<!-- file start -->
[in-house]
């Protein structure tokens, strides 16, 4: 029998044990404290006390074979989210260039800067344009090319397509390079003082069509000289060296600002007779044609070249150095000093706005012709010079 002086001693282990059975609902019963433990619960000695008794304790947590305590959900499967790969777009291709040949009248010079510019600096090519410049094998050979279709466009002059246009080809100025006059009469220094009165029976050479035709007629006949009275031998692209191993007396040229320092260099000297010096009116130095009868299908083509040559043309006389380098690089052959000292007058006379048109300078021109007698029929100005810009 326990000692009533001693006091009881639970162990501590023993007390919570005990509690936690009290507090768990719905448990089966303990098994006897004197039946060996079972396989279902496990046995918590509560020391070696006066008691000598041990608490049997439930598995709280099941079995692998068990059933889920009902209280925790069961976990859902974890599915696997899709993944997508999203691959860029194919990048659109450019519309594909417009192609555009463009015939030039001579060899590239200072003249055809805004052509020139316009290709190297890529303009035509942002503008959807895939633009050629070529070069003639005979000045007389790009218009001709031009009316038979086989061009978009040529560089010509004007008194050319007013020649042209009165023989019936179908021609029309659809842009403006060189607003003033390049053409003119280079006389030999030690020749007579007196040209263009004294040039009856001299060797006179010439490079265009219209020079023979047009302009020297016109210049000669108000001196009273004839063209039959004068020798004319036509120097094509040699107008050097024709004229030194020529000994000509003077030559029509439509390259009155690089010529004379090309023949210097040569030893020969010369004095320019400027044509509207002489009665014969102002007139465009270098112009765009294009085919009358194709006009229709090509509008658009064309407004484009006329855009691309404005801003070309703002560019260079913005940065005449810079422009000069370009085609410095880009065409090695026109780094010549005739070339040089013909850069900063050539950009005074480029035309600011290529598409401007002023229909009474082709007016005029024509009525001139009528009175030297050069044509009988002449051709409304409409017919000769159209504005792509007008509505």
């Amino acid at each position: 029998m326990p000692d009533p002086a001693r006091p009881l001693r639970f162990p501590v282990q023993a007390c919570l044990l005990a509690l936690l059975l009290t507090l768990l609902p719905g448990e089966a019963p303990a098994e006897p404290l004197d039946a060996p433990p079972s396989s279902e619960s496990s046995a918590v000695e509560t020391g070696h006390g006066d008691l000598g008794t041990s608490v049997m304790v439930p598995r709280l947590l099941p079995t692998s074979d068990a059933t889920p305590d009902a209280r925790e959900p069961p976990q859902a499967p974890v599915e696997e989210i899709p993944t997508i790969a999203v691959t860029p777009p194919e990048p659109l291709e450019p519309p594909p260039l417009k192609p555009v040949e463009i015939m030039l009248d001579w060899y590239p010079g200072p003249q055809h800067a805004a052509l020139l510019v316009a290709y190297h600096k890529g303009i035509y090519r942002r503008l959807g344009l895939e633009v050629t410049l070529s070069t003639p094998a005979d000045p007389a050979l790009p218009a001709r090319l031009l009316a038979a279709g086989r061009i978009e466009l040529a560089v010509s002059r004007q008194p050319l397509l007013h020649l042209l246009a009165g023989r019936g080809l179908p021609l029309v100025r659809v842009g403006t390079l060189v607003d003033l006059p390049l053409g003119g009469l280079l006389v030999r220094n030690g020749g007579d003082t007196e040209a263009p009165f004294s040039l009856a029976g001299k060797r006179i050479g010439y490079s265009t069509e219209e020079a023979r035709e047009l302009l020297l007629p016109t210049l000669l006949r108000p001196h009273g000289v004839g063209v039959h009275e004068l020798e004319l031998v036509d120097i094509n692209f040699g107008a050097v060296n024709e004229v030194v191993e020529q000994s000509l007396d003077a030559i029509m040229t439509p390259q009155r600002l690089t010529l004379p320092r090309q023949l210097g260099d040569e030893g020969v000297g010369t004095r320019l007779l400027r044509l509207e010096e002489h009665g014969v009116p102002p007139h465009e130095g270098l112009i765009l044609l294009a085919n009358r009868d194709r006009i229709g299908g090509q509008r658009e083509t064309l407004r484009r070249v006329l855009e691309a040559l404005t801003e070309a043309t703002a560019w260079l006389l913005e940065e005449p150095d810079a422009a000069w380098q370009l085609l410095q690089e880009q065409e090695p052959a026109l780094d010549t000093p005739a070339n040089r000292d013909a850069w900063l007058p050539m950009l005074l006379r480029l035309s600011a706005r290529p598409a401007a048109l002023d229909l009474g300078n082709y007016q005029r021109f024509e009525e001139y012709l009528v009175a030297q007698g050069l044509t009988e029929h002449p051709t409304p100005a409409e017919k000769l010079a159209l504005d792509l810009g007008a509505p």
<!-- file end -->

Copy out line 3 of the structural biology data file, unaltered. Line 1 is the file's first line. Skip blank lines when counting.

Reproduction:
């Amino acid at each position: 029998m326990p000692d009533p002086a001693r006091p009881l001693r639970f162990p501590v282990q023993a007390c919570l044990l005990a509690l936690l059975l009290t507090l768990l609902p719905g448990e089966a019963p303990a098994e006897p404290l004197d039946a060996p433990p079972s396989s279902e619960s496990s046995a918590v000695e509560t020391g070696h006390g006066d008691l000598g008794t041990s608490v049997m304790v439930p598995r709280l947590l099941p079995t692998s074979d068990a059933t889920p305590d009902a209280r925790e959900p069961p976990q859902a499967p974890v599915e696997e989210i899709p993944t997508i790969a999203v691959t860029p777009p194919e990048p659109l291709e450019p519309p594909p260039l417009k192609p555009v040949e463009i015939m030039l009248d001579w060899y590239p010079g200072p003249q055809h800067a805004a052509l020139l510019v316009a290709y190297h600096k890529g303009i035509y090519r942002r503008l959807g344009l895939e633009v050629t410049l070529s070069t003639p094998a005979d000045p007389a050979l790009p218009a001709r090319l031009l009316a038979a279709g086989r061009i978009e466009l040529a560089v010509s002059r004007q008194p050319l397509l007013h020649l042209l246009a009165g023989r019936g080809l179908p021609l029309v100025r659809v842009g403006t390079l060189v607003d003033l006059p390049l053409g003119g009469l280079l006389v030999r220094n030690g020749g007579d003082t007196e040209a263009p009165f004294s040039l009856a029976g001299k060797r006179i050479g010439y490079s265009t069509e219209e020079a023979r035709e047009l302009l020297l007629p016109t210049l000669l006949r108000p001196h009273g000289v004839g063209v039959h009275e004068l020798e004319l031998v036509d120097i094509n692209f040699g107008a050097v060296n024709e004229v030194v191993e020529q000994s000509l007396d003077a030559i029509m040229t439509p390259q009155r600002l690089t010529l004379p320092r090309q023949l210097g260099d040569e030893g020969v000297g010369t004095r320019l007779l400027r044509l509207e010096e002489h009665g014969v009116p102002p007139h465009e130095g270098l112009i765009l044609l294009a085919n009358r009868d194709r006009i229709g299908g090509q509008r658009e083509t064309l407004r484009r070249v006329l855009e691309a040559l404005t801003e070309a043309t703002a560019w260079l006389l913005e940065e005449p150095d810079a422009a000069w380098q370009l085609l410095q690089e880009q065409e090695p052959a026109l780094d010549t000093p005739a070339n040089r000292d013909a850069w900063l007058p050539m950009l005074l006379r480029l035309s600011a706005r290529p598409a401007a048109l002023d229909l009474g300078n082709y007016q005029r021109f024509e009525e001139y012709l009528v009175a030297q007698g050069l044509t009988e029929h002449p051709t409304p100005a409409e017919k000769l010079a159209l504005d792509l810009g007008a509505p």